Podsdarapomuk close the set with the comparative calm of Is It? – a spindled and vulnerable bit of near-acoustica which, again, is reminiscent of Gentle Giant, but which also has the ravaged prayer-feeling of Kurt Cobain. On the final whispering, jazzy chord, it’s as if a door has shut on a world of ever-so-slightly dangerous wonder: one you know you’ll soon want to open again.

*********

Two months and four gigs later… It’s January 1997, and I’m back at the Hope & Anchor watching a group that’s evolving at a frightening speed. Personally, they’re still as polite and amiable as ever, still given to mild surreal humour and little comedies of manners. (In a nod to ‘Don’t Look Back’, Daniel is now holding up cards with the song titles printed on them). In contrast, Podsdarapomuk’s mutable music seems about as stable as nitro-glycerine these days. Watching it go off is a rare thrill. Sometimes the band’s music explodes in a jagged flash of brightness: sometimes it’s just an ominous smoke-cloud rolling out from the stage, filled with glowing cinders and embers.

Thorsten Pachur - Podsdarapomuk's brooding heart (photographer unknown).

Thorsten Pachur – Podsdarapomuk’s brooding heart (photographer unknown).

There’s plenty of new material. The chippy guitar intro of Waiting For God leads into a mating of jazzy-walking with Beefheart word-slicing, and even if you could brush this off as being a little shapeless and jammy, they rock you back on your heels with the following I’m Your Dog, a blistering blast that could have come off the most ferocious moments of ‘Exposure’ via The Jesus Lizard. Another new song swerves along like a sprinter weaving through a minefield, Thorsten and Christian morse-coding their guitars over the kind of skittish body-blocking drum patterns that’d make Bill Bruford weep with joy. Later, they’ll be telling me that they’ve been saving every penny to catch Bob Berg gigs at Ronnie Scott’s: that they’ve been studying with Talvin Singh, and listening to Portishead.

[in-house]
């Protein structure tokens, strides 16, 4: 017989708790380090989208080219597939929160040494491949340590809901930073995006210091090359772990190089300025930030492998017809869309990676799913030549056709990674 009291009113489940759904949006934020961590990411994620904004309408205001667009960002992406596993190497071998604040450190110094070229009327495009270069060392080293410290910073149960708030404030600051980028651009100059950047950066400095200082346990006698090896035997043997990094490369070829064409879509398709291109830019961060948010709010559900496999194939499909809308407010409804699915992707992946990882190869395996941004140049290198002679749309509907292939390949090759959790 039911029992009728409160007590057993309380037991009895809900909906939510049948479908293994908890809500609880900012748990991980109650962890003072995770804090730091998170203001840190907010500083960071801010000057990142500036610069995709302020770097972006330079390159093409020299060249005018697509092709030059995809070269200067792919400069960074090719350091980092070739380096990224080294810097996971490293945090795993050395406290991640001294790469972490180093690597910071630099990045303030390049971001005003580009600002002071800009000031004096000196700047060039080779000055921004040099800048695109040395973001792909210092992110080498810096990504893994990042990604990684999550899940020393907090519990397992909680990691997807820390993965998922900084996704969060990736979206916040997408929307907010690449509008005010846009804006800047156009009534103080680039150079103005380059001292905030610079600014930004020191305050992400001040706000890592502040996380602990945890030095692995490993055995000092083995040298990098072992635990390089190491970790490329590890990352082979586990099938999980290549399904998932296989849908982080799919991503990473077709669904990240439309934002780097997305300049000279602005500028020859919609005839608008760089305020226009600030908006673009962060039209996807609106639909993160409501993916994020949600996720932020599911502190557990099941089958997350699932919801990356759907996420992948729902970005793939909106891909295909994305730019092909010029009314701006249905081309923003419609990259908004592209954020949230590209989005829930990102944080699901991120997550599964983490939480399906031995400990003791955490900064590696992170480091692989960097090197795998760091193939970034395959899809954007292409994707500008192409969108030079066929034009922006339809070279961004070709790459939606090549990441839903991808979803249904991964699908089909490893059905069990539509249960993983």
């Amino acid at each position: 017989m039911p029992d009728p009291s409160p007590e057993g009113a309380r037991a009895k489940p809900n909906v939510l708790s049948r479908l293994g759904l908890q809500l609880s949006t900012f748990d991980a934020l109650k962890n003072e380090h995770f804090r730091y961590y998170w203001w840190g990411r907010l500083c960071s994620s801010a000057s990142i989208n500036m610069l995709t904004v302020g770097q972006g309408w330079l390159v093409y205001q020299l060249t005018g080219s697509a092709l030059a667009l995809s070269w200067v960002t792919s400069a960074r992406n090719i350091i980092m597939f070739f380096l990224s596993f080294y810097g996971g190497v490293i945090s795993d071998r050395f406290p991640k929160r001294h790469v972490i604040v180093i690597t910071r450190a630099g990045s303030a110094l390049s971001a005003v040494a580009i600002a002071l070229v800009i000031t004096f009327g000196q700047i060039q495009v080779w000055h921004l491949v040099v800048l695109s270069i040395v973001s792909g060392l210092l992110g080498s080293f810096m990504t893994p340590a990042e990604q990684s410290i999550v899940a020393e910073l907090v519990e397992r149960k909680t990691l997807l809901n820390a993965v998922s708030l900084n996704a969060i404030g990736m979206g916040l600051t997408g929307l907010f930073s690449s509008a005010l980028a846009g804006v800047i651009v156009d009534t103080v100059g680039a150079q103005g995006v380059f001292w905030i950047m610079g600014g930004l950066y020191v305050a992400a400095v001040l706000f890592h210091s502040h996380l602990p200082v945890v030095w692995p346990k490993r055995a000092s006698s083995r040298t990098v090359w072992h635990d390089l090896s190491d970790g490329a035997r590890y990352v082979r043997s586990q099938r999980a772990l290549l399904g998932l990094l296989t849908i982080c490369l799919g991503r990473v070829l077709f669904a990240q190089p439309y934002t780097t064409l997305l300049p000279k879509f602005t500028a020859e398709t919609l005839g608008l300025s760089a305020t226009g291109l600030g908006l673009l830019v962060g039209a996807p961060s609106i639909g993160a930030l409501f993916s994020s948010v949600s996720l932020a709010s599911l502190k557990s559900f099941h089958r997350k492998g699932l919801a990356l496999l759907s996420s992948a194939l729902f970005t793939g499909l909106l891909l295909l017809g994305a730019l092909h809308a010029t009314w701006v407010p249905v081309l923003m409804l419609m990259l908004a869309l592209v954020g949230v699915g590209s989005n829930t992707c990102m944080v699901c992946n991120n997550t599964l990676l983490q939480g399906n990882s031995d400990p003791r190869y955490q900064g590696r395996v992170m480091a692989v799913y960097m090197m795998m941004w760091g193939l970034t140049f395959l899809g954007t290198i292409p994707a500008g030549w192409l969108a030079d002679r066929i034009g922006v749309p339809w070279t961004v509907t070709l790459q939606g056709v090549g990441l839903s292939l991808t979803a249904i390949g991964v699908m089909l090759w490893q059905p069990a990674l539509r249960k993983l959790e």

It’s clear that their studies and their omnivorous hunger is flourishing into new creative heights. Most evidently, the restless electric jazz that was always percolating deep down in the Podsdaramomuk sound is starting to flood up now, raising the boats and crowding in at the windows. Songs are evolving – Make The King Laugh has somehow deepened, added layers of delirium and almost become a new genre of dub-prog. When A Dream & Rage In A Cage makes a reappearance, it’s been seductively greased and funked-up; Torn Puppet Without Hands Nor Tongue has become tighter, fiercer. Another new piece, Biscuit Murder Blues, is full of forbidding Bark Psychosis jazz-guitar swells, and effortlessly morphs from Daniel’s sleazeball lounge-lizard singing to frenetic pogo-punk in an eyeblink.